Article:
Tea Tree Therapy Mint Toothpicks
I believe postmodernism is one of the most destructive trends of today. Objects have lost the very functionalities that used to define them. How dare you use my Noguchi table for eating off. What nerve one must have to buy an elegant trench coat and then actually wear it in the rain. How could anyone even imagine putting their feet in a pair of sneakers, in lieu of elevating these limited-edition accessories to the status of art, bought and sold at auction like a Da Vinci. Every company is a technology company. Every concept is a platform. Nothing is simply what it is.
Except for toothpicks.
In this maelstrom of existential nonsense, there’s something sublime about the toothpick. Even the name is beautiful. Obvious. What do you do with it? Pick your teeth. If there’s food stuck in there, get it out. If there’s not… I don’t know, chew on it. It’ll look cool.
The toothpick is considered by anthropologists to be one of the most ubiquitous tools in history – with evidence of toothpicks even predating modern humans to the era of Neanderthals. The Ancient Romans made them out of mastic wood. In the 17th Century, European royalty had them cast out of precious metals, encrusted with gemstones fit for a Baroque 2 Chainz. Yet before the 19th Century, most common folk used to just whittle them at-will whenever the need for the instrument arose. Then came an enterprising gentleman named Charles Forster who utilized a method later employed by the likes of Grey Goose to much success. He had attractive young Harvard men frequent local apothecaries and restaurants in Boston and ask for wooden toothpicks. When none were available, they guffawed and left. Forster would then return to the establishment and sell them toothpicks. Quickly, the illusion of a need for the little wooden utensils arose and they became a common sight all around the country, used both for their God-given purpose and as a kind of fashion accessory.
Now – what toothpick to choose? An artisanal option defeats the purpose although, yes, they do exist. Instead, I highly recommend these Tea Tree Therapy toothpicks. To be blunt – I want them with me all of the time, forever. They seem fancy, but trust me, they’re not. They’re just toothpicks. If you buy them somewhere that’s not implementing an outrageous markup, a pack of 100 should cost $3 max.
This brand makes cinnamon toothpicks as well, but don’t get them. I have a firm belief that using cinnamon toothpaste should be added to the Macdonald Triad. Get the classics. The tea tree oil infusion is alluring, dare I say exotic. There’s menthol in there too. It’s minty. It’s refreshing. It’s supposedly good for your gums since tea tree oil is one of the oldest natural antiseptic and anti-inflammatory salves known to man. There is one “innovation” about this particular brand – the top of the picks come indented with a line in the wood. Should you want to look truly insane, as I sometimes do, you can actually snap off this piece, place it on a surface and then rest the toothpick on top with the side you’d chew on hoisted up in the air, safe from any surface-borne contaminants. Should you do this on a first date, or ever, really? No. But is it kind of cool that you could? The product guy in me says yes.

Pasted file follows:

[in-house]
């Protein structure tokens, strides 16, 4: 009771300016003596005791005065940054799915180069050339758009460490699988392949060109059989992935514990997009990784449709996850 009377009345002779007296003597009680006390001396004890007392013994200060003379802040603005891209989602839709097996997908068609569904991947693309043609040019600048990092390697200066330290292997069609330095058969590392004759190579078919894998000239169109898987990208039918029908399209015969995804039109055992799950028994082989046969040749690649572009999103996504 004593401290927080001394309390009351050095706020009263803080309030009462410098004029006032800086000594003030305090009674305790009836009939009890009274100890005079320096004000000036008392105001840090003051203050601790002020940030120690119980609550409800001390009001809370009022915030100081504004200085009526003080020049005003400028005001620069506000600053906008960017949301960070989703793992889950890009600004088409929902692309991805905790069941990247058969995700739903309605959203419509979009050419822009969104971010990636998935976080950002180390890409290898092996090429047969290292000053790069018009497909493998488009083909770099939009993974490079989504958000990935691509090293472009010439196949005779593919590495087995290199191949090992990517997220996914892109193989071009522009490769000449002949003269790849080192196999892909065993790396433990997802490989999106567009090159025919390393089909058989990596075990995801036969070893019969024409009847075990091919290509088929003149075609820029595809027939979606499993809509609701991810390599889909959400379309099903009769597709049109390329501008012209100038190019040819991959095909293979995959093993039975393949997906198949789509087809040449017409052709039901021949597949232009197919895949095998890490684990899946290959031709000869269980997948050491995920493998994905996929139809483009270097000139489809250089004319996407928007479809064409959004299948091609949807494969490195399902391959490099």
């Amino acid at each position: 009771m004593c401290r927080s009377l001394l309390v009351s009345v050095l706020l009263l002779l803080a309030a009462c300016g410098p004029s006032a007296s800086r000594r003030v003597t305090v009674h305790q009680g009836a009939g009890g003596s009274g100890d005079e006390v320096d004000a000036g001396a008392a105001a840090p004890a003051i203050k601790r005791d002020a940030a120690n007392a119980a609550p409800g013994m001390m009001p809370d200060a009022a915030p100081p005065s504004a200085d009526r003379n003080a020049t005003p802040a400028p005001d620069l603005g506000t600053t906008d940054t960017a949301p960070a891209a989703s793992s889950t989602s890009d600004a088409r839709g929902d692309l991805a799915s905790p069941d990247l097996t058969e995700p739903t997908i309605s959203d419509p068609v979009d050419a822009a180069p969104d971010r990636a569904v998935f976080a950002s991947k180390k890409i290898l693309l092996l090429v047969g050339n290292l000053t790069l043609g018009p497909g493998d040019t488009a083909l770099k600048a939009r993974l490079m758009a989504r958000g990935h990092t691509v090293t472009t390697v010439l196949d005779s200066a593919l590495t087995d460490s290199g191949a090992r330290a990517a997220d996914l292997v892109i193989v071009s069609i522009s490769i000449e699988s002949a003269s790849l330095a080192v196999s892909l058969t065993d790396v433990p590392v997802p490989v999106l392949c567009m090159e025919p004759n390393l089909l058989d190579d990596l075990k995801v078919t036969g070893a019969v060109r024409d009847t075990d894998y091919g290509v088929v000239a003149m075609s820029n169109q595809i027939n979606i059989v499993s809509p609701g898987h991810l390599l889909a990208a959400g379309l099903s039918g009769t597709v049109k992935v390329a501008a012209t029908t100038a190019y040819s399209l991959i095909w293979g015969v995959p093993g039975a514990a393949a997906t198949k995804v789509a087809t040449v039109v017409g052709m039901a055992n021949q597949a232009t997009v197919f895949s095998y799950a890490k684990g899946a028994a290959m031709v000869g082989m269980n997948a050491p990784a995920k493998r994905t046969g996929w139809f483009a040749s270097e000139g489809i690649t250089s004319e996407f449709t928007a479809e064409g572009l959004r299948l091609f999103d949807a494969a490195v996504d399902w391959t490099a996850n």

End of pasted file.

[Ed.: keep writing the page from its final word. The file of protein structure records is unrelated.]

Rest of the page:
There’s a Rebel Without A Cause feeling about chewing on one of these bad boys. Look at me, toothpick slightly adrift. I might be pretentious, sure. But I contain multitudes. Do I drive a motorcycle? (No). Do I own a leather jacket? (Yes).
I also love chewing toothpicks because it is one of the only vices left that’s socially acceptable. People do it to stop smoking, drinking, snacking – you name it. Freud would’ve loved these things – they solve any oral fixation. They even help me keep my mouth shut sometimes.
Nonetheless, the ultimate use case for this toothpick remains the original one: after eating a fine meal. I know this is a publication focused on health and wellness, but I maintain that indulging is an act of self-care, as long as it’s not done too frequently. In that spirit, when it comes to the kind of meal to eat before chomping down for some Tea Tree Therapy, I recommend a distinctly uncool one. One riddled with gristle and fat. Spicy fermented condiments. Shellfish and organ meat and stringy stewed vegetables. There should be a lot of butter involved and stinky, oozing cheeses. And gluten. Make sure there’s gluten. Stain your teeth with red wine and Scotch whiskey. Just go for it.
And then, on your way out, redeem yourself. Unsheath your Tea Tree stylet like the ever-forgiving sidearm it is. Relish the life-affirming snap of the cheap plastic container as you lock it back into place. Rehearse how you’ll introduce the toothpick to your mouth. Stab away with undignified enthusiasm. Cleanse your palate of all that came before. And then, throw it away and break out a second one. With that fresh pick hoisted ever-so-gently between your lips, walk out into the dusk and think about what you’ve done. Rest easy that your breath is fresh and your belly full. Chew your sins away.
An Ode To these tea tree toothpicks by born-and-bred New Yorker Douglas Brundage who has been writing about culture for over a decade. Formative in the early days of both Hypebeast and Highsnobiety, he focuses primarily on style, art, business and men’s fashion. As a “real job” he serves as Executive Creative Director and VP, Strategy for Team Epiphany, an advertising agency based in NY and LA.
To be blunt – I want them with me all of the time, forever.